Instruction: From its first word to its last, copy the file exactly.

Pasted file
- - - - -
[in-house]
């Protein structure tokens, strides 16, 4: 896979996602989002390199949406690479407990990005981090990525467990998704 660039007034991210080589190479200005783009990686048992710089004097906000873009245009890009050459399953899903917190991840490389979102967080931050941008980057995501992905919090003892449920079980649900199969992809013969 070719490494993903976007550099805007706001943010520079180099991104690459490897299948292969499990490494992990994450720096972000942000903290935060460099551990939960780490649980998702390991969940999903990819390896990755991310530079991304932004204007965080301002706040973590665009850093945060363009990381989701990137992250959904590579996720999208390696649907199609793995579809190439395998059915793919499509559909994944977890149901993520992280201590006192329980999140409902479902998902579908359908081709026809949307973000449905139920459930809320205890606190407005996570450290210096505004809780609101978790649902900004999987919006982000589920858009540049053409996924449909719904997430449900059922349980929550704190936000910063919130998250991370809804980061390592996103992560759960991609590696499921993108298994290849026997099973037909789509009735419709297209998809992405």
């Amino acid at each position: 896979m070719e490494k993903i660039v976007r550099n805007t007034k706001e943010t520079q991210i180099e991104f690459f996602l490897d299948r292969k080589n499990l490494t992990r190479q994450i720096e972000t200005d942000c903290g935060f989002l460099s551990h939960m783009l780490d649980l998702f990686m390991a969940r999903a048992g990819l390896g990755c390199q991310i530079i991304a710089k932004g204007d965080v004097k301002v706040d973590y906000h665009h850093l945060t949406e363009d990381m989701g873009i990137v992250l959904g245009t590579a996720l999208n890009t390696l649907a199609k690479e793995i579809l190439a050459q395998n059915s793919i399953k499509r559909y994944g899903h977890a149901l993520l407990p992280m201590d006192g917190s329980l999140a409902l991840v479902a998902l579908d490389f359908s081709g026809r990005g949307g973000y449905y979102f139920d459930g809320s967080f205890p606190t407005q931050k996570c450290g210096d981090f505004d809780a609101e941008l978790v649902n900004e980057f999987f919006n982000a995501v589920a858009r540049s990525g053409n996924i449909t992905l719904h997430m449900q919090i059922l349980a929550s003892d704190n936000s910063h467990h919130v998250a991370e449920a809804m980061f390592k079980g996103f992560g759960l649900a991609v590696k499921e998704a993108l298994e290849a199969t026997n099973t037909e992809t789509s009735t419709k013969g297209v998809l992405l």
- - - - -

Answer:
[in-house]
């Protein structure tokens, strides 16, 4: 896979996602989002390199949406690479407990990005981090990525467990998704 660039007034991210080589190479200005783009990686048992710089004097906000873009245009890009050459399953899903917190991840490389979102967080931050941008980057995501992905919090003892449920079980649900199969992809013969 070719490494993903976007550099805007706001943010520079180099991104690459490897299948292969499990490494992990994450720096972000942000903290935060460099551990939960780490649980998702390991969940999903990819390896990755991310530079991304932004204007965080301002706040973590665009850093945060363009990381989701990137992250959904590579996720999208390696649907199609793995579809190439395998059915793919499509559909994944977890149901993520992280201590006192329980999140409902479902998902579908359908081709026809949307973000449905139920459930809320205890606190407005996570450290210096505004809780609101978790649902900004999987919006982000589920858009540049053409996924449909719904997430449900059922349980929550704190936000910063919130998250991370809804980061390592996103992560759960991609590696499921993108298994290849026997099973037909789509009735419709297209998809992405």
């Amino acid at each position: 896979m070719e490494k993903i660039v976007r550099n805007t007034k706001e943010t520079q991210i180099e991104f690459f996602l490897d299948r292969k080589n499990l490494t992990r190479q994450i720096e972000t200005d942000c903290g935060f989002l460099s551990h939960m783009l780490d649980l998702f990686m390991a969940r999903a048992g990819l390896g990755c390199q991310i530079i991304a710089k932004g204007d965080v004097k301002v706040d973590y906000h665009h850093l945060t949406e363009d990381m989701g873009i990137v992250l959904g245009t590579a996720l999208n890009t390696l649907a199609k690479e793995i579809l190439a050459q395998n059915s793919i399953k499509r559909y994944g899903h977890a149901l993520l407990p992280m201590d006192g917190s329980l999140a409902l991840v479902a998902l579908d490389f359908s081709g026809r990005g949307g973000y449905y979102f139920d459930g809320s967080f205890p606190t407005q931050k996570c450290g210096d981090f505004d809780a609101e941008l978790v649902n900004e980057f999987f919006n982000a995501v589920a858009r540049s990525g053409n996924i449909t992905l719904h997430m449900q919090i059922l349980a929550s003892d704190n936000s910063h467990h919130v998250a991370e449920a809804m980061f390592k079980g996103f992560g759960l649900a991609v590696k499921e998704a993108l298994e290849a199969t026997n099973t037909e992809t789509s009735t419709k013969g297209v998809l992405l």